Seven Pickling Recipes to Complement Your Spring Cooking
You can pickle pretty much anything.
For a majority of people, quarantine has become an excuse to venture into new cooking projects, such as baking bread or concocting feasts from pantry staples. Now’s the time to add another skill to your repertoire: pickling.
Pickling is the process of preserving your food using one of two methods. One method is more of a science and requires more time and maintenance. That’s fermentation, and it’s how you get foods like sauerkraut and kimchi. The other method, known as “quick-pickling,” can be done with some vinegar and takes almost no time at all. These pickling recipes focus on quick-pickling.
All you need to make these pickling recipes is a tight, sealed jar (such as a mason jar), vinegar, sugar, and some salt.
The brine for this pickled corn is made with either white wine or apple cider vinegar, sugar, salt, and some lime juice. This corn is an ideal topping for some tacos or could be served as dip with some tortilla chips and guacamole.
Let these apples sit for a day or two in the jars to let the flavor really come through. The apples are pickled with star anise and rosemary, but feel free to add the herbs of your choice. You can eat these apples on their own as a snack or as a salad topper.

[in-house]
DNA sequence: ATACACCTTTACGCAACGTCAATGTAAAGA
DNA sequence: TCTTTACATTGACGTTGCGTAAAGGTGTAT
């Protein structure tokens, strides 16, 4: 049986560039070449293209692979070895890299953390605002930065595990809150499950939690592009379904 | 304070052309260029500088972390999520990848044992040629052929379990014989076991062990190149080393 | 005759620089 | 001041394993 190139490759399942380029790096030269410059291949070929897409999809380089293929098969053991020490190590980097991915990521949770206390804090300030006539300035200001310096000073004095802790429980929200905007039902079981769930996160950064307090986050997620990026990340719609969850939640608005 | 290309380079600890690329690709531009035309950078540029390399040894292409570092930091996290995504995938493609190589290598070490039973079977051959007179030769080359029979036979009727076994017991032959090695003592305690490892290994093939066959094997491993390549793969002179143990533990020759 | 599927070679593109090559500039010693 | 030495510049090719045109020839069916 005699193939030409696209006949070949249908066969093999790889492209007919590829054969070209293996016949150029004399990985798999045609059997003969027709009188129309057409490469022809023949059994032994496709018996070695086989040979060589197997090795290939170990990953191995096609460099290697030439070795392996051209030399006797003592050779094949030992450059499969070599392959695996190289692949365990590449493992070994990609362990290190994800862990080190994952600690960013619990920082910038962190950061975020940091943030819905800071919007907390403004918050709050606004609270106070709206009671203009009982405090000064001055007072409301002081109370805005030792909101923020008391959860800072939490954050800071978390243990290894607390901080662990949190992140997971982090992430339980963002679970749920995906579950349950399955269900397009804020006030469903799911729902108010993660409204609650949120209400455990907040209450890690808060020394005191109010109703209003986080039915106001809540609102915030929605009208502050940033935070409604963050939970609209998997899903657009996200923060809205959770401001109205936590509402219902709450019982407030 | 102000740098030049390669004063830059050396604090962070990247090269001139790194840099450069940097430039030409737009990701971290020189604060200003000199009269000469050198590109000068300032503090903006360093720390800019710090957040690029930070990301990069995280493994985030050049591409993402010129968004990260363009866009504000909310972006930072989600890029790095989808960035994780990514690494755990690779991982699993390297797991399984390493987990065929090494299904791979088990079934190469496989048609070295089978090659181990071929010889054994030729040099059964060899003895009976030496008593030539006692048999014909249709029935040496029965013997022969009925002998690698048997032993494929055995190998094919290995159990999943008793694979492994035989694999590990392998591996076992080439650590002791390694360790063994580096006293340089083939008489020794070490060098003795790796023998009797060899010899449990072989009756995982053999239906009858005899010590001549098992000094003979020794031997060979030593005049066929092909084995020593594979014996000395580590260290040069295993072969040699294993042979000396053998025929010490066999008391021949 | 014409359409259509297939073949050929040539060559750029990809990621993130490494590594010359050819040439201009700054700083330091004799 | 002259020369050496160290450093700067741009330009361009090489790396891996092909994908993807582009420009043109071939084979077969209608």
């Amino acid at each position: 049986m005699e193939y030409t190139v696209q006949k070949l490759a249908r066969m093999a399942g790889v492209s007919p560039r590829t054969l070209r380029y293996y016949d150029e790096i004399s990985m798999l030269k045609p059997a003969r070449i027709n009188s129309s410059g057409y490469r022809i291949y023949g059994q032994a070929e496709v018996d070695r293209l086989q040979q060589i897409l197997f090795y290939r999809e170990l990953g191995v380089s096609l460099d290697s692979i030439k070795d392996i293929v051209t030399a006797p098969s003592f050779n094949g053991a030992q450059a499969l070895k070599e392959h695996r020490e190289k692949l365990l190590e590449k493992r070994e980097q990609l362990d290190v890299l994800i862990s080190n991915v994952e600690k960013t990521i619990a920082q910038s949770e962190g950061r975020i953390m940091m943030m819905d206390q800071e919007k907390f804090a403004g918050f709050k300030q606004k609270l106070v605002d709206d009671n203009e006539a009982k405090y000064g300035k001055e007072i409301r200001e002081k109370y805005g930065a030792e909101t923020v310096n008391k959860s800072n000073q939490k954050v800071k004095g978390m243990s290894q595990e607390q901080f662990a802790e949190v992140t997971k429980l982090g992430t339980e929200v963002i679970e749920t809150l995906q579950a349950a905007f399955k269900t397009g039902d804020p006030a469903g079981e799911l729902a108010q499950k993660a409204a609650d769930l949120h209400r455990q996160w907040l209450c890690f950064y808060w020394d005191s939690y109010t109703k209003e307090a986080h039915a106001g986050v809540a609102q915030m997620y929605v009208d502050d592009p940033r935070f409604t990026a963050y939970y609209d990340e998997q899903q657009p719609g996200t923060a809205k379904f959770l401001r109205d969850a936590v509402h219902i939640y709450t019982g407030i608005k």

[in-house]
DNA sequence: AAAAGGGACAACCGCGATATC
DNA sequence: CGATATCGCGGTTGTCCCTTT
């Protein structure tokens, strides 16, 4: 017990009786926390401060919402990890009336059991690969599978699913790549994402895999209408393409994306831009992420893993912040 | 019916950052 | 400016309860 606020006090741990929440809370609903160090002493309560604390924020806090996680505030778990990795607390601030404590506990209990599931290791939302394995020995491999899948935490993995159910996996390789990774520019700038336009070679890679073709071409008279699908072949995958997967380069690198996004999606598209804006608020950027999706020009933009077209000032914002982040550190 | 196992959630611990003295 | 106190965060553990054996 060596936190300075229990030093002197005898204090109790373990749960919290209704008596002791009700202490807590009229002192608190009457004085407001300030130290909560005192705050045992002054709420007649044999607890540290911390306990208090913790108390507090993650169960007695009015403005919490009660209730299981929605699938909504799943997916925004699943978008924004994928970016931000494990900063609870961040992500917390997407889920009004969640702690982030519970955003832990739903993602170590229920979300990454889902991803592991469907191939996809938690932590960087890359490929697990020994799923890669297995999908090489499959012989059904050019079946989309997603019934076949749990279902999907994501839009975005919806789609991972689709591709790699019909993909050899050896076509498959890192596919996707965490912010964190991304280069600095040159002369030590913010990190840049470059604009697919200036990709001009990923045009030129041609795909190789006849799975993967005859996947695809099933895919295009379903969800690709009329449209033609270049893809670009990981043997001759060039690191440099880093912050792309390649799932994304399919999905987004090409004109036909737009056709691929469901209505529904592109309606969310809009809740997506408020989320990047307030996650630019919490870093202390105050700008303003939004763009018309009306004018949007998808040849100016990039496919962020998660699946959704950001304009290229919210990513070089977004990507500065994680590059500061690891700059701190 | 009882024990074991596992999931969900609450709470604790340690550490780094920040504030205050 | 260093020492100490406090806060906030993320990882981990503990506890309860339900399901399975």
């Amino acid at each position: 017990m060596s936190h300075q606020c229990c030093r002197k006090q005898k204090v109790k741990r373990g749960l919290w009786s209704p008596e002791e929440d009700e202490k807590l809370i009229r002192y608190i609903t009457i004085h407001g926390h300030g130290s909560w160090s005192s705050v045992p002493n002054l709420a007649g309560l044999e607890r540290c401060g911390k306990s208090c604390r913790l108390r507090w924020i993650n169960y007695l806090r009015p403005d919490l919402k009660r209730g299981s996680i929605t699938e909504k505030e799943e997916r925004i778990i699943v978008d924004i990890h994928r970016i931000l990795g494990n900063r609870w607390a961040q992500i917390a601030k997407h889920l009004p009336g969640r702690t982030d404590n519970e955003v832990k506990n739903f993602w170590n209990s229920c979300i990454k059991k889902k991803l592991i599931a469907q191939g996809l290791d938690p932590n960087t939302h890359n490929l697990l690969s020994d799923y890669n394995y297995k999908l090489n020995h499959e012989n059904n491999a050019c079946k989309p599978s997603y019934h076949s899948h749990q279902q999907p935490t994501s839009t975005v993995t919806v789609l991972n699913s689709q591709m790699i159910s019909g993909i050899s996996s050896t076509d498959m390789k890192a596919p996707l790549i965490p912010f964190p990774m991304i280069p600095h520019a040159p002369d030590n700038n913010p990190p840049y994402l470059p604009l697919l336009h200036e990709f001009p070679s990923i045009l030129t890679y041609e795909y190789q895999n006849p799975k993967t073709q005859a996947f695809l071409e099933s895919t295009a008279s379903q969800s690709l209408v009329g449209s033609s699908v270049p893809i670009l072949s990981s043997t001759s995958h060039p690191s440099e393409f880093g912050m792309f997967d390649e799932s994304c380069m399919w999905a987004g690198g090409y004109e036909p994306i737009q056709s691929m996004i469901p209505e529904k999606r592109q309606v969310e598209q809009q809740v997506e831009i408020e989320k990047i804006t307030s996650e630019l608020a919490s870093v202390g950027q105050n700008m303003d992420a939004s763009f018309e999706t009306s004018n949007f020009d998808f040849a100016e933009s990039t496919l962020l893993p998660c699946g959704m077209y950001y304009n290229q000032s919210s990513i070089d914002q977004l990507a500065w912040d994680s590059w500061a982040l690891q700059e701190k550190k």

Pickled red onions are one of the easiest pickling recipes and be used in a variety of different dishes. This recipe uses maple sugar instead of regular sugar, but regular sugar will also work if you don’t have maple syrup. If you’re in a rush, you can dissolve the salt and syrup/sugar in the microwave instead of on the stove.
Rice vinegar, fresh ginger, and garlic are all used to enhance the flavor of the carrots. The recipe calls for peeling or julienning two pounds of carrots, but if you’re in a rush, you can buy the pre-cut shredded carrots from the grocery store.
Curry powder and turmeric give this cauliflower a bright color and earth flavor. Store the cauliflower in the refrigerator and use within two weeks. If your jars have a very tight seal, the pickles can last up to a year in a cool, dark place.
Garlic cloves, white vinegar, and salt are all you need to make pickled garlic. Try using the garlic in a stir fry or salad dressing, or crush it up and add it to fresh pasta sauce.
By pickling blueberries, you get a nice balance of sour and sweet. Pickled fruit is an excellent accoutrement for cheese and charcuterie boards, or can be used in a sandwich or on avocado toast.